It often happens that something which at first seems very difficult is soon finished when we have once managed to make a good beginning. For instance, in learning to swim we may try hard, day after day, for a long time, without seeming to make the least progress.
All of a sudden some day we find to our delight that we can make one or two strokes, and henceforward progress is rapid and easy. In this case the great difficulty is to gain confidence in the buoyancy of the water, and, when that is once acquired, nothing else is needed but regular practice.
A similar difficulty of gaining self-confidence renders it hard to make the first beginning in many other physical accomplishments. When a child in its first efforts to walk has learnt to keep its balance for one or two steps, it has thereby got over the great impediment in the way of further progress.
In learning to skate and ride a bicycle the great difficulty is, to learn by our own experience that it is really possible to keep our balance, when supported on what seems to be a very precarious foundation.
In acquiring new branches of knowledge it is also generally true that well begun is half done; but not quite for the same reason. In learning a new language, it is very irksome to master the rudiments that have to be learnt first, such as the alphabet, the pronunciation, and the elements of the grammar.
After these are thoroughly learnt, the most unpleasant part of the task is finished, and a good foundation is laid for the acquisition of the language.
Not only in languages, but also in science, there is generally a certain amount of drudgery at the commencement in learning the elements, which cannot be mastered without severe labour. When the learner gets beyond these elements, he is carried on without conscious effort by the interest of the subject.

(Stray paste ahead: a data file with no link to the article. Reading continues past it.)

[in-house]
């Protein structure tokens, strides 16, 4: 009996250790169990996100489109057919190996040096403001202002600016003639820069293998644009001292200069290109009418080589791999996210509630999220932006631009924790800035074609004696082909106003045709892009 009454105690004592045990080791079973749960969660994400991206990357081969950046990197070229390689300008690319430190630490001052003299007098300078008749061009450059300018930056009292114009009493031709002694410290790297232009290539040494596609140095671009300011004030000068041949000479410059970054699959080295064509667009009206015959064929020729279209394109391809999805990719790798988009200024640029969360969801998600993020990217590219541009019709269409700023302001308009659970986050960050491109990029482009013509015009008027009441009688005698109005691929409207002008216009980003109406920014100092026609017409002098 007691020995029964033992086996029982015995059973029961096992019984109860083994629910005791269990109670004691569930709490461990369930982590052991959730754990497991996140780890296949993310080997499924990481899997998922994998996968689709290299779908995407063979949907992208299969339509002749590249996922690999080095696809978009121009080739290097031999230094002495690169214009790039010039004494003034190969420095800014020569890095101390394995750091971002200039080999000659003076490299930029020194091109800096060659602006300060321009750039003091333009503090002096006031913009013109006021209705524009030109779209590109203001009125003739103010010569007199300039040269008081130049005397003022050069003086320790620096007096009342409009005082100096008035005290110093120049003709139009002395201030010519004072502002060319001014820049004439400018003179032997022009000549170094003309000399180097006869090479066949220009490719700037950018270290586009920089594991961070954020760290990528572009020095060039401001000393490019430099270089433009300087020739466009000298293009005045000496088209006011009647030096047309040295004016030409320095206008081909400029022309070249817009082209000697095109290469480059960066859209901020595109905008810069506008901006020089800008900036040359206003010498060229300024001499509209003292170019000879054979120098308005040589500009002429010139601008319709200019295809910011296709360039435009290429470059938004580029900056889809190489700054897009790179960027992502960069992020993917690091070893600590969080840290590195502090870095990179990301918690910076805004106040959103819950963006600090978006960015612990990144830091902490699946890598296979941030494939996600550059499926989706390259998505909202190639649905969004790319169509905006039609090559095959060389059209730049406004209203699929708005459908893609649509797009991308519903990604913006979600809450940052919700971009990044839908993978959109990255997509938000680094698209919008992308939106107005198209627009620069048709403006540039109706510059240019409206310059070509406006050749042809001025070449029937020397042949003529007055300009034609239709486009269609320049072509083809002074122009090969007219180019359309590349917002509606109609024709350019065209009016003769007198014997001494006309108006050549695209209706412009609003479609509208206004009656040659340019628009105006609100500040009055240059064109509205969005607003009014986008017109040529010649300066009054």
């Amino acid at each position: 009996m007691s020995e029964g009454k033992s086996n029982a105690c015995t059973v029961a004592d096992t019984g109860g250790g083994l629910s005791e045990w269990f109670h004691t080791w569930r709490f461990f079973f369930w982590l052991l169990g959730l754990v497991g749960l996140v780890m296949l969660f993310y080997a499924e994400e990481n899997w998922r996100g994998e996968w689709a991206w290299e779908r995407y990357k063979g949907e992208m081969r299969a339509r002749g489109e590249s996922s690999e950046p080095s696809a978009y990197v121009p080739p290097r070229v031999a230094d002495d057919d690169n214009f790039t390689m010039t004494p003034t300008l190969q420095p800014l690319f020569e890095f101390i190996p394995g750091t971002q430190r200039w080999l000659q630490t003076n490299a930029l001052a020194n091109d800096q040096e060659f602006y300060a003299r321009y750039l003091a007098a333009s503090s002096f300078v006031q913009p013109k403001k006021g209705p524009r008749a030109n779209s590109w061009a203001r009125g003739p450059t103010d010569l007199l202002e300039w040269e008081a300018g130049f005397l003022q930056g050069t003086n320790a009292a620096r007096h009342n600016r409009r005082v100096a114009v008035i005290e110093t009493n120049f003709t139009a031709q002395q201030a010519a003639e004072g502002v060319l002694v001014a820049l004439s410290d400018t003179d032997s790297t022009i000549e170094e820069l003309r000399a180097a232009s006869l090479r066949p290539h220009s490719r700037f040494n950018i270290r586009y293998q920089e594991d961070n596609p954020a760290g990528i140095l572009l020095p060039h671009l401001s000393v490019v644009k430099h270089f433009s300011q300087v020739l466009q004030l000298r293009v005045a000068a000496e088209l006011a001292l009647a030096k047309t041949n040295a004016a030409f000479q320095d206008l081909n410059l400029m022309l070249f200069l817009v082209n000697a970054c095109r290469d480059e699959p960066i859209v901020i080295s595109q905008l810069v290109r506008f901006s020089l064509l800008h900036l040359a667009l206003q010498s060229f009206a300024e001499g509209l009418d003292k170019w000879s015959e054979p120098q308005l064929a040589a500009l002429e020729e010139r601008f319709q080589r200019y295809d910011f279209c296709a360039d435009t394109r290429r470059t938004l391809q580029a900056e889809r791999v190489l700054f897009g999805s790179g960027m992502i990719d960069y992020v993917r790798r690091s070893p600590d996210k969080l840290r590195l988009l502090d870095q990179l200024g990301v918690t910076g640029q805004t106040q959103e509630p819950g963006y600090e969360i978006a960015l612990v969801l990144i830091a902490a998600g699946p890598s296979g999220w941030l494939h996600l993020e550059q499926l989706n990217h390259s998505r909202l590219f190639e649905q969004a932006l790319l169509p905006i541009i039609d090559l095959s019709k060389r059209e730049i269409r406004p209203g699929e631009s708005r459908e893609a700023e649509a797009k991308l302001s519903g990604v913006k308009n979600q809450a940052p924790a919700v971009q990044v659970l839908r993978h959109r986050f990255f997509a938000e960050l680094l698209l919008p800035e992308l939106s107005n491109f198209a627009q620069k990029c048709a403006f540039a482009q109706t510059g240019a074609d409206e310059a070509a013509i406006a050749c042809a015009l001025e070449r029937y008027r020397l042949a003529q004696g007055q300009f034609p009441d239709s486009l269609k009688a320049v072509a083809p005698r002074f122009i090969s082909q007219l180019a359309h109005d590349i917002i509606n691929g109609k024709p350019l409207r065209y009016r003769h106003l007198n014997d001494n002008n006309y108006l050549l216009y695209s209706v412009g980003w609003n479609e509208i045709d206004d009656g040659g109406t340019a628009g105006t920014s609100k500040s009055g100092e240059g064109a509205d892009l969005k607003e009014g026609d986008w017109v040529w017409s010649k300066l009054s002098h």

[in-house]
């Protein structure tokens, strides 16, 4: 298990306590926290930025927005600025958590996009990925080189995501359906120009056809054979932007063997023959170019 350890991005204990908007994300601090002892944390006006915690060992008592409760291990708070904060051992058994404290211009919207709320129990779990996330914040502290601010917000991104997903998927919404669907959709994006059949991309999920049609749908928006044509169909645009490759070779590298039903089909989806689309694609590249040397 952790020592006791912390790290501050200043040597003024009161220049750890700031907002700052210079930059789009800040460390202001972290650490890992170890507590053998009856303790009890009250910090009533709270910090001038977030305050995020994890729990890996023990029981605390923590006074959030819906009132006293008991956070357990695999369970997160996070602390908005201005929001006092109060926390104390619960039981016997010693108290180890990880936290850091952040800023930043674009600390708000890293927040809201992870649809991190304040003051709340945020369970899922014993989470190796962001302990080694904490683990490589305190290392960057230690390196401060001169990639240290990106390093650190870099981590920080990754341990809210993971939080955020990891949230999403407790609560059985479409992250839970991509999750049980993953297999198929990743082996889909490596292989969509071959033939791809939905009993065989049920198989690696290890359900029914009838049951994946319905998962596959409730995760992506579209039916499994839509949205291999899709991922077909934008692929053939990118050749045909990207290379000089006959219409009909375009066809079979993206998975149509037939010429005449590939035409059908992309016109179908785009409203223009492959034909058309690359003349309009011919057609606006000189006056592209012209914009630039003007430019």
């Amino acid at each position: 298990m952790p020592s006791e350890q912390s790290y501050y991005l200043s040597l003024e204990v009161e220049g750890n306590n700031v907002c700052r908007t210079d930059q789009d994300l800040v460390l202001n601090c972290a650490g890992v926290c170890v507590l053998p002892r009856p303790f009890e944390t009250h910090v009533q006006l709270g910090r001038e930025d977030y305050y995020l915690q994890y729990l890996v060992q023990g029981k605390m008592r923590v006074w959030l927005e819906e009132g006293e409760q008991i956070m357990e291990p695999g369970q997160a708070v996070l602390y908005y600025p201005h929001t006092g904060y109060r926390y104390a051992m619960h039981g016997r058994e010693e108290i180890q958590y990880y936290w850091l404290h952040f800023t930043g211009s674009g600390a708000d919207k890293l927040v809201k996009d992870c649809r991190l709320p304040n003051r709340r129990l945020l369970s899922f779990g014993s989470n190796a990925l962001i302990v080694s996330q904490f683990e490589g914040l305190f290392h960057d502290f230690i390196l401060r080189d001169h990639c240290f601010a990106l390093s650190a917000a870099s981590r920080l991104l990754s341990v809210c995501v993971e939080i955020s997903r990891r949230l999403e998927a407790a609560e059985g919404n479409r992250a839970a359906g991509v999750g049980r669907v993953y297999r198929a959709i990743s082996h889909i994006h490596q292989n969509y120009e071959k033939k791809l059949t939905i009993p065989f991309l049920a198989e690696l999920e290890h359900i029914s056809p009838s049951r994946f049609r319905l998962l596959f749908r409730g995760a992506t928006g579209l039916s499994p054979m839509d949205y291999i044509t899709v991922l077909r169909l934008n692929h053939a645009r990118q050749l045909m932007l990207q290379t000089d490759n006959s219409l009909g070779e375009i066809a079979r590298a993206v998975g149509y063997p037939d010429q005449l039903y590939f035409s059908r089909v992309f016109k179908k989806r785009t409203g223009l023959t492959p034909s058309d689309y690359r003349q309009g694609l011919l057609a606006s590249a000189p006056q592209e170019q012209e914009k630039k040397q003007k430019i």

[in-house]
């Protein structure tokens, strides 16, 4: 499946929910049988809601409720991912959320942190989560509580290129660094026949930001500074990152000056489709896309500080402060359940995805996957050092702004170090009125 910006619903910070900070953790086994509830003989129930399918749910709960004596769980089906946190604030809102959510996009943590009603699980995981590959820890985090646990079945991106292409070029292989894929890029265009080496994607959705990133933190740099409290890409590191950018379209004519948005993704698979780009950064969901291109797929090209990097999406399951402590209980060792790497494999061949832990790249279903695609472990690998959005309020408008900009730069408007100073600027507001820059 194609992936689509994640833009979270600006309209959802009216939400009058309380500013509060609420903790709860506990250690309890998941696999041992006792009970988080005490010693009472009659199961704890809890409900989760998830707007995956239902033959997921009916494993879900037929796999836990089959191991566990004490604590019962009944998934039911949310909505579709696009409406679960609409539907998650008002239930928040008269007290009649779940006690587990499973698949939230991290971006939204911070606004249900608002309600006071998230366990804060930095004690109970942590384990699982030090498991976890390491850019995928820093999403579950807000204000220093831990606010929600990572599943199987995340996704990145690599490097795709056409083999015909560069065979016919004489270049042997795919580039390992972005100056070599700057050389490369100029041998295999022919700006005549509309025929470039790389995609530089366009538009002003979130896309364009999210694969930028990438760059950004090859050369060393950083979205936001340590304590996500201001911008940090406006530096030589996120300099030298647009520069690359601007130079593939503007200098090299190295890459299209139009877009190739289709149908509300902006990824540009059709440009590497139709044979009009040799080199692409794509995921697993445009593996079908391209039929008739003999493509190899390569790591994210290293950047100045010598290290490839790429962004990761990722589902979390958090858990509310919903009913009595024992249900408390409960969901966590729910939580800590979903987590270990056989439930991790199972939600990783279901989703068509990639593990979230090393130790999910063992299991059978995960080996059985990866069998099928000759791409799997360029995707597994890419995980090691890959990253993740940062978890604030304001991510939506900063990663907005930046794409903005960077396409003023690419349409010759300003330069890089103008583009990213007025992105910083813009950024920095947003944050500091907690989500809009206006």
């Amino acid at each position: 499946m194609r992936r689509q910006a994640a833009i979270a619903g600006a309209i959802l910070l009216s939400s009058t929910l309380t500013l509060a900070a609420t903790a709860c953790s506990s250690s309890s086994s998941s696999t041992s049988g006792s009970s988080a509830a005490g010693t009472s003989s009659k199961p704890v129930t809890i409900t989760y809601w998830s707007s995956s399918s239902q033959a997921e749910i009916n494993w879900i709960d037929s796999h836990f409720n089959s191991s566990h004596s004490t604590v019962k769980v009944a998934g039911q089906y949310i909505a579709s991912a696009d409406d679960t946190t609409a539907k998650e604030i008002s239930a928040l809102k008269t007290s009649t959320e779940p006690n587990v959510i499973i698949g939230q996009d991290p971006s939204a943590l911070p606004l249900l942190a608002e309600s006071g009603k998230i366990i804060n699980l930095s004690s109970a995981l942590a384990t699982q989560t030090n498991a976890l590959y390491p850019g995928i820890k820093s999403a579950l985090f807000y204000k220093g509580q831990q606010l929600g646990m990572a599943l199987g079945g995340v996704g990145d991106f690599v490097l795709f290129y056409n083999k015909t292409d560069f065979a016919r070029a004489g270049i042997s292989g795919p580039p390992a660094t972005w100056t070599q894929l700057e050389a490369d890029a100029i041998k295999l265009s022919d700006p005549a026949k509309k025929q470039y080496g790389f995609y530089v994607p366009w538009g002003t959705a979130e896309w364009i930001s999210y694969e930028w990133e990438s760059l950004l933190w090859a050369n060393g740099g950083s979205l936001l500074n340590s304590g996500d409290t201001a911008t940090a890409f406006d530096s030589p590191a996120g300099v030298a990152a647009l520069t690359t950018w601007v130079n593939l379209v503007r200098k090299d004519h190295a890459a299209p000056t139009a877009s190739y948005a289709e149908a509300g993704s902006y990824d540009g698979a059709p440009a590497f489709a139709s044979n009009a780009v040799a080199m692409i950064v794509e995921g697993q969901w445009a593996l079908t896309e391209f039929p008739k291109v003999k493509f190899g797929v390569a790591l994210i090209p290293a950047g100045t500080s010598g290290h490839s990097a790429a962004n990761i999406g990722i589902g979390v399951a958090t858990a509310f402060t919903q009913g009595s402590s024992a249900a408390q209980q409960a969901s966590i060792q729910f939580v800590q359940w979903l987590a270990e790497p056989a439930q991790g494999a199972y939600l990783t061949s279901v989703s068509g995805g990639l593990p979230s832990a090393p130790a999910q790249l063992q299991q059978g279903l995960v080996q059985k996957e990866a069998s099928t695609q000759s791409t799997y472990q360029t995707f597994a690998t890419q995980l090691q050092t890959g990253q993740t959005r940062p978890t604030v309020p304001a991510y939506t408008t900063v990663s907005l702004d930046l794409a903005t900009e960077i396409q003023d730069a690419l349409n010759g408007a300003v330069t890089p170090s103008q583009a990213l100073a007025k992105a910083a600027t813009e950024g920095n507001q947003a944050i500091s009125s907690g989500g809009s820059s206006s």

But perhaps literary composition is of all kinds of workmanship the best illustration of the great importance of a good beginning.
Every literary worker, from the schoolboy composing a short essay to the author of a great history or epic poem, feels that he has made considerable progress towards the completion of his work, when he has once managed to make a good start.
Only it must be noticed that the proverb says “Well begun is half done.” A bad commencement actually impedes the progress of composition, as it has either to be written all over again, or must be amended by many alterations, the making of which entails a large expenditure of time and trouble.
But a good beginning may be literally regarded as bringing the author to the middle of his work. The usual practice of experienced writers is to think out their subject well before they write a single word.
This often takes a long time, in many cases a much longer time than that occupied in the actual labour of composition; so that the beginning of the writing of a work may really be the middle point of the author’s labour, if we take into consideration the whole time that he bestows on the work from its first conception in his mind.
In the construction of material structures, also, the importance of beginning well is generally recognised. A good architect devotes his greatest attention to securing the stability of the foundation.
Finally, the proverb has an important moral application. If we have determined to cure ourselves of a bad habit, it requires a great effort to conquer for the first time a temptation to which we have been in the habit of yielding.
But after our first victory the power of the bad habit is broken, and resistance to future temptations of the same kind will be comparatively easy.